Caribbean: Farewell to a cricketing legend

Brian Lara
Brian Lara in full flight – Photo by A L McKenzie

The West Indies were once the cricketing giants of the world. In the '70s and '80s they were easily the most dynamic and certainly the most feared team of its day. Fast bowlers like Michael Holding (aka Whispering Death) made opponents shudder in the crease; a barrage of batting stars (Lloyd, Kanhai, Greenidge, Richards, Haynes and Richardson) routinely piled on the runs with seemingly effortless strokes of the bat.

But from the early '90s, West Indian dominance of the game began to decline. There were fewer victories to celebrate, fewer exceptional demonstrations of the brilliance to which West Indian fans had become so accustomed – and when there were bright spots, they were usually courtesy of Brian Charles Lara. summed it up in an article by Rahul Bhattacharya, entitled The Last King of Trinidad: “Lara batted with sensual beauty and gluttonous appetite. To watch him move into position was to already understand the possibilities of this game. To study his figures was to marvel the scope of his conception. He made the most runs in an over, an innings, a career. Anything anyone did he did bigger. Can you imagine someone making five hundred runs at one shot?”

For just about a decade, sports journalists have suggested possible reasons for the Windies’ fall from grace, which has culminated in the team's poor showing (under Lara's captaincy) at the 2007 International Cricket Council World Cup being held on home turf – the Caribbean. The tournament has seen some low points, not the least of which has been Lara's announcement of his retirement from the sport – and bloggers Caribbean-wide are talking about it.

Caribbean Free Radio put Lara's retirement in perspective by quoting from a piece she had written “at the end of 2004, a few months before Brian Lara wrested his world record back from Matthew Hayden”:

“It’s difficult. . . to recall a time when Brian Lara was not the man of the moment. Since April 1994, when he scored 375 runs in the fourth Test against England in Antigua, breaking Sir Garry Sobers’s 36-year-old record for the greatest number of runs scored in a single innings in Test cricket, he’s carried the future of West Indies cricket on his shoulders. (Less than two months later he scored 501 for Warwickshire, his English county team, the highest score in a single innings in the history of first-class cricket.)

The burden has only become heavier with time. Having entered the senior team just as West Indies cricket was beginning its long descent from the heights of greatness, he spent his early days witnessing the departure of the old guard. By the time Courtney Walsh and Curtly Ambrose (the last remaining members of the West Indies’ legendary pace bowling attack) departed, Lara found himself the sole repository of the people’s hopes of victory.”

Young Jamaican blogger Leon Robinson asked the question:

“I wonder what's going to happen to the West Indies team. Lara was the superstar of the team, drawing crowds and cheers. But now that he's announced his retirement, and given the massive failure of the Windies, will anyone watch them play now?”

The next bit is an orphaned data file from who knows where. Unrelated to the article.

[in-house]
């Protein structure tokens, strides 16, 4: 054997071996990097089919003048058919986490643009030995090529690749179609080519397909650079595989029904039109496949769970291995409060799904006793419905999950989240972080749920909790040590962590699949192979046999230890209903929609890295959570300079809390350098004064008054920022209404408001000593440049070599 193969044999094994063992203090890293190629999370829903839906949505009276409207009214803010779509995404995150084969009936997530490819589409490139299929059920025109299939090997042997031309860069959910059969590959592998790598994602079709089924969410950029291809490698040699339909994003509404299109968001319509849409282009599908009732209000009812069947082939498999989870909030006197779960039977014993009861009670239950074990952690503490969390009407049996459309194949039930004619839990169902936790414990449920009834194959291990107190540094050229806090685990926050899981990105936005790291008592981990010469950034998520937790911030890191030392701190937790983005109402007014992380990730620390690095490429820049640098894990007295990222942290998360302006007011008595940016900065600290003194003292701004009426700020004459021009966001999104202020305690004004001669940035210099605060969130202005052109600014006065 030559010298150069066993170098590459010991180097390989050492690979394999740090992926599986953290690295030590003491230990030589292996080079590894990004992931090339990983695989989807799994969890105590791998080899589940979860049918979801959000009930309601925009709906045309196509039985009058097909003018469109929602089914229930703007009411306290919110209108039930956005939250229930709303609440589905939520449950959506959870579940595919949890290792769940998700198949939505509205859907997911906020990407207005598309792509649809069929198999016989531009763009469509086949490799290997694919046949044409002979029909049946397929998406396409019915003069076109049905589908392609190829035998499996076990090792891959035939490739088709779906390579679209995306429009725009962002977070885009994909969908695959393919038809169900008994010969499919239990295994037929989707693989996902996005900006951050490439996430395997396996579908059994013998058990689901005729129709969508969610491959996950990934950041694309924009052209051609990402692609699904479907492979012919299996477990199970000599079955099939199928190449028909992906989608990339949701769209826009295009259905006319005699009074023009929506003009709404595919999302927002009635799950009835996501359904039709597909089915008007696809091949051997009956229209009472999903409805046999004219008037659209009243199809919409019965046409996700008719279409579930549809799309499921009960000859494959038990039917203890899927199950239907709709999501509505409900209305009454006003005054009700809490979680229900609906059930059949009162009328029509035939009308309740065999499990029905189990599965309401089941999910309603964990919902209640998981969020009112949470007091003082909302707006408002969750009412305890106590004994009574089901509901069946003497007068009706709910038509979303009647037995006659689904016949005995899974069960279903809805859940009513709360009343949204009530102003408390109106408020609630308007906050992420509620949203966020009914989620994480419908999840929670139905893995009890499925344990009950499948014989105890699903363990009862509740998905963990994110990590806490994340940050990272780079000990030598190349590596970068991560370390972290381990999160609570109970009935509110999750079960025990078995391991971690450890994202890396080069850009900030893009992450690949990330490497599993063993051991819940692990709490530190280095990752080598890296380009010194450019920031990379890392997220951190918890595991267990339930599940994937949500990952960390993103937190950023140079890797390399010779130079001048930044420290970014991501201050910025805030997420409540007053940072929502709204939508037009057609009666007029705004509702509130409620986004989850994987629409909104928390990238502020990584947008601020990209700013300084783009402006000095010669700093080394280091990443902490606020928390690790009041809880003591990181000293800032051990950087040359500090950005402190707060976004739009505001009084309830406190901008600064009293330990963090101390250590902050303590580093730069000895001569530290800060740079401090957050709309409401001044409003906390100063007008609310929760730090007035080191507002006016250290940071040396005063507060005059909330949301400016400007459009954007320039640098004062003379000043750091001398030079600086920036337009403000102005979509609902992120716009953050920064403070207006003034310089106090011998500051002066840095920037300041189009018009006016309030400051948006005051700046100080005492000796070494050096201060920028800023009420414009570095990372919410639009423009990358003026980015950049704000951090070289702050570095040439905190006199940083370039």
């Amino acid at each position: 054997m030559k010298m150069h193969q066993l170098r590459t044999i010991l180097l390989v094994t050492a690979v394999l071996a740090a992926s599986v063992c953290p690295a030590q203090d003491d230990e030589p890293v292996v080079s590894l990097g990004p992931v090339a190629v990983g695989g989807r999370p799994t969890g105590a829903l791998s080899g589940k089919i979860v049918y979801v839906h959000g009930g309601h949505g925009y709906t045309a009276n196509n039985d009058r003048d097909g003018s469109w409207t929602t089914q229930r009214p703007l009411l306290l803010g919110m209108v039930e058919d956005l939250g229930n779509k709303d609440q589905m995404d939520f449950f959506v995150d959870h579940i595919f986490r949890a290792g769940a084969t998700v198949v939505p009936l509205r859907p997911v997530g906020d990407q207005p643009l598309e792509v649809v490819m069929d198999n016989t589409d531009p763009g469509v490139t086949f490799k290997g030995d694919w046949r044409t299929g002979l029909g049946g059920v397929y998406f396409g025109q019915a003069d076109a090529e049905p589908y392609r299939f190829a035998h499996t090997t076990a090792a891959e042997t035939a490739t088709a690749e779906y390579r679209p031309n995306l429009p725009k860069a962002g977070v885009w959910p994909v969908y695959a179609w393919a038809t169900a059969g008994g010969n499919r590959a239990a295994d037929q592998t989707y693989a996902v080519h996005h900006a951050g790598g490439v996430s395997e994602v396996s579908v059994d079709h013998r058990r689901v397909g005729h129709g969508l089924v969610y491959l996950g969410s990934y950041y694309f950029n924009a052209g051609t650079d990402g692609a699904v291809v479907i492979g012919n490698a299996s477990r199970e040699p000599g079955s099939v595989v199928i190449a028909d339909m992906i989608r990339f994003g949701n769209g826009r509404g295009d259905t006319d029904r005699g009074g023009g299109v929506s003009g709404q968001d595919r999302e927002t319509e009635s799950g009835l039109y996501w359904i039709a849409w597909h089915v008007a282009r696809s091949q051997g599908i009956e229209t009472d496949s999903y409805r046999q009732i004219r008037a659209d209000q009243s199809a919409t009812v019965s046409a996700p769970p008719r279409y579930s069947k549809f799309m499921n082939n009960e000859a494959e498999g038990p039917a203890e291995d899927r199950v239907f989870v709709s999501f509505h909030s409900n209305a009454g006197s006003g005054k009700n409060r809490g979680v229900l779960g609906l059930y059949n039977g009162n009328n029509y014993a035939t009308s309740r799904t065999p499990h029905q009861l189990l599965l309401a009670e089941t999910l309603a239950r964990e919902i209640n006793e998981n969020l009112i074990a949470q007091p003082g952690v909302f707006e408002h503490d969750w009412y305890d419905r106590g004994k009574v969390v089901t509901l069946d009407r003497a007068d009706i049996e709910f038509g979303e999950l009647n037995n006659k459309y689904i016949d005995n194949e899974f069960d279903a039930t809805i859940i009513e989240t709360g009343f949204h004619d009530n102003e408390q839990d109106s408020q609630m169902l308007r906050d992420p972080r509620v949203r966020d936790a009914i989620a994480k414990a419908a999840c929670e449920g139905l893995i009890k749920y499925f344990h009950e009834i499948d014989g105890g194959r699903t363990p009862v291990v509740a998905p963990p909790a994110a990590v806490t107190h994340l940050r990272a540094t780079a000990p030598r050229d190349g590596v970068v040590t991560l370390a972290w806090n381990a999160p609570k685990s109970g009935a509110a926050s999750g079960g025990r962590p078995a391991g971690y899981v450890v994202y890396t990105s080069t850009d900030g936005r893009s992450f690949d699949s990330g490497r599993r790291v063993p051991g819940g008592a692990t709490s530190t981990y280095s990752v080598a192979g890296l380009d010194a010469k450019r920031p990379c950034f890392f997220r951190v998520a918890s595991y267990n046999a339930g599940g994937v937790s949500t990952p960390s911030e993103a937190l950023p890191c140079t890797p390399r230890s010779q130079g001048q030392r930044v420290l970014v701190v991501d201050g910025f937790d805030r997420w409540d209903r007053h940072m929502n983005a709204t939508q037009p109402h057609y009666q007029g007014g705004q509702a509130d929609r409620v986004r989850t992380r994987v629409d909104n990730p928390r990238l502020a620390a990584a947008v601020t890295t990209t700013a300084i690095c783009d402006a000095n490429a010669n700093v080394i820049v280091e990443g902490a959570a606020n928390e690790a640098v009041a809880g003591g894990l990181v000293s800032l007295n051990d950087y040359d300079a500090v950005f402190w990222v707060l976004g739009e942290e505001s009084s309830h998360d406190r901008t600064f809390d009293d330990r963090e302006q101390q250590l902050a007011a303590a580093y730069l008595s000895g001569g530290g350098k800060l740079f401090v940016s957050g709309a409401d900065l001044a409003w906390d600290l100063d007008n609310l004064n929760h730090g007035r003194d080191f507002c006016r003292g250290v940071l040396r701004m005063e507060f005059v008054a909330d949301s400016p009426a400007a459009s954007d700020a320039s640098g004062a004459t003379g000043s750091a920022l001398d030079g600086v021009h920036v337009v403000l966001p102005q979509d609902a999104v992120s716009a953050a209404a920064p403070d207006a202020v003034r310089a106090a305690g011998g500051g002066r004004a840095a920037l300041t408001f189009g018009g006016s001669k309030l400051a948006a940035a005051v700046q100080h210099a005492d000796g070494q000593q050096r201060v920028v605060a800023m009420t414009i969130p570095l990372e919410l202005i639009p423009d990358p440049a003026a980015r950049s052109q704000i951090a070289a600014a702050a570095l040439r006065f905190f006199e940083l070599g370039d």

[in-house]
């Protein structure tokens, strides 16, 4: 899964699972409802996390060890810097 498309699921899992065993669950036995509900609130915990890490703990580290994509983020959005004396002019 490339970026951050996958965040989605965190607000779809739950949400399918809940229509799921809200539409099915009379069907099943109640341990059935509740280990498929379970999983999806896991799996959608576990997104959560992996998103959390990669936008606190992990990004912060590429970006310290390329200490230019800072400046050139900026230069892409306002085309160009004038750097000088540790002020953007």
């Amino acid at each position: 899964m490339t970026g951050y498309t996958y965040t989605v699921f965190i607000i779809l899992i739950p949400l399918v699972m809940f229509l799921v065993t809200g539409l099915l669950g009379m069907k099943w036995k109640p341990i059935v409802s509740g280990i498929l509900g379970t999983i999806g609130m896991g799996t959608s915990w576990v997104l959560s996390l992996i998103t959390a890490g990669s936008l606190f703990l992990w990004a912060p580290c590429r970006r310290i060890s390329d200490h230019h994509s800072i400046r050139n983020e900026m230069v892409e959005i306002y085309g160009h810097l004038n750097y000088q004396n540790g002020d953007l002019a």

In looking back on Lara's outstanding career, The Life and Times of Michmac worried about succession…

“He has achieved; there can be no question about that…This upcoming England tour has certainly been dealt a blow. You could say all that you want about him, but there are still thousands of people in this world who would pay any money to see him bat…Such was his hold over the game, the fans, the people. He has relinquished his dominance and the mantle must be passed…. but to whom?”

…while West Indies Cricket Blog

“felt a pang of sadness when the inevitable happened. We all knew this day was coming soon but there’s this uncomfortable feeling that this is a forced retirement, driven by the ugly things that continue to drive West Indies cricket deeper into the ground. He, like all the others before him, didn’t deserve the ridicule and abuse. And he most certainly didn’t deserve to go out like this.”

The Manicou Report
has never known cricket without Lara:

“It's because of Lara that the numbers 277, 375, 400 and 501 bring me immense pride. News of his retirement hit me like an unexpected death. Now that he has retired, I feel abandoned. It's almost like I was led into a great, big forest and left for dead. Of course through Lara I have gained a great respect for the game and an admiration for other players, but I was brought to this place by Lara and it's kind of hard trying to imagine staying here without the man.”

Blogger Dre, at, posted a concise “Retirement Roundup” by linking to various media articles about Lara's decision, adding a personal touch by saying:

“Brian Charles Lara has ended his international career and thus brings to an end my personal viewing of West Indies cricket for a while…I now have to look for another passionate or brilliant West Indies cricketer to follow.”

And Jonathan Ali, in response to Lara's “Did I entertain?” question, simply answered:

“Yes, Brian, you did. Thank you.”


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